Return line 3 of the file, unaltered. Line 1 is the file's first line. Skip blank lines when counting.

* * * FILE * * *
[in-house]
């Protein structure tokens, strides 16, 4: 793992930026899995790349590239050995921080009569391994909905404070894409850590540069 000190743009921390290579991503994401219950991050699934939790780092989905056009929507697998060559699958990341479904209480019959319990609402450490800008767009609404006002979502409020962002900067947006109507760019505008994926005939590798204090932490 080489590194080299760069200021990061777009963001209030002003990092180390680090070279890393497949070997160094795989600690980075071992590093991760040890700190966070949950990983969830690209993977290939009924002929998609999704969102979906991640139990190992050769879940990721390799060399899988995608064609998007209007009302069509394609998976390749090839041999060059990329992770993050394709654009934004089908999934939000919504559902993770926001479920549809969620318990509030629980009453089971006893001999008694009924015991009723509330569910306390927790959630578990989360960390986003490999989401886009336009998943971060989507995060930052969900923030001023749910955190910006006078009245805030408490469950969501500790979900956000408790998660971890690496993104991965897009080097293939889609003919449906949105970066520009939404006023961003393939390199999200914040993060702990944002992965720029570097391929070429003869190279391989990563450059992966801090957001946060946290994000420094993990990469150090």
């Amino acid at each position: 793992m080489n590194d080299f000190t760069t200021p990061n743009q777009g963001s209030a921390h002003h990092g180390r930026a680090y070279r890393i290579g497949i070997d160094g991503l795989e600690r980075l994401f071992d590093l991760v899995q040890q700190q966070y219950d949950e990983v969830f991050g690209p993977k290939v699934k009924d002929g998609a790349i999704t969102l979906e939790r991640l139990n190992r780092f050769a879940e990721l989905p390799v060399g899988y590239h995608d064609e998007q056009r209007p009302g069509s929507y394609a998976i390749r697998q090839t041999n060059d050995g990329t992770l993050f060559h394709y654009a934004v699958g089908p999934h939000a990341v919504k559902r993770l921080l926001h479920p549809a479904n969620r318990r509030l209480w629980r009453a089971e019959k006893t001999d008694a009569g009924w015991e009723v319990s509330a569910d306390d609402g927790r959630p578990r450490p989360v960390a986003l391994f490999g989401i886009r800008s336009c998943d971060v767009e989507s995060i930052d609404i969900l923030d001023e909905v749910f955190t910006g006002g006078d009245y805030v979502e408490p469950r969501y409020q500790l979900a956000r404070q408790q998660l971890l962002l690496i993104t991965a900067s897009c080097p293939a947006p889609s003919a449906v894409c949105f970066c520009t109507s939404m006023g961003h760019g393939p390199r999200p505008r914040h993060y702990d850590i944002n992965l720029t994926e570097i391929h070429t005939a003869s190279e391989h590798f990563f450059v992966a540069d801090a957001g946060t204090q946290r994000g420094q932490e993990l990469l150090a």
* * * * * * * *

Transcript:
């Amino acid at each position: 793992m080489n590194d080299f000190t760069t200021p990061n743009q777009g963001s209030a921390h002003h990092g180390r930026a680090y070279r890393i290579g497949i070997d160094g991503l795989e600690r980075l994401f071992d590093l991760v899995q040890q700190q966070y219950d949950e990983v969830f991050g690209p993977k290939v699934k009924d002929g998609a790349i999704t969102l979906e939790r991640l139990n190992r780092f050769a879940e990721l989905p390799v060399g899988y590239h995608d064609e998007q056009r209007p009302g069509s929507y394609a998976i390749r697998q090839t041999n060059d050995g990329t992770l993050f060559h394709y654009a934004v699958g089908p999934h939000a990341v919504k559902r993770l921080l926001h479920p549809a479904n969620r318990r509030l209480w629980r009453a089971e019959k006893t001999d008694a009569g009924w015991e009723v319990s509330a569910d306390d609402g927790r959630p578990r450490p989360v960390a986003l391994f490999g989401i886009r800008s336009c998943d971060v767009e989507s995060i930052d609404i969900l923030d001023e909905v749910f955190t910006g006002g006078d009245y805030v979502e408490p469950r969501y409020q500790l979900a956000r404070q408790q998660l971890l962002l690496i993104t991965a900067s897009c080097p293939a947006p889609s003919a449906v894409c949105f970066c520009t109507s939404m006023g961003h760019g393939p390199r999200p505008r914040h993060y702990d850590i944002n992965l720029t994926e570097i391929h070429t005939a003869s190279e391989h590798f990563f450059v992966a540069d801090a957001g946060t204090q946290r994000g420094q932490e993990l990469l150090a």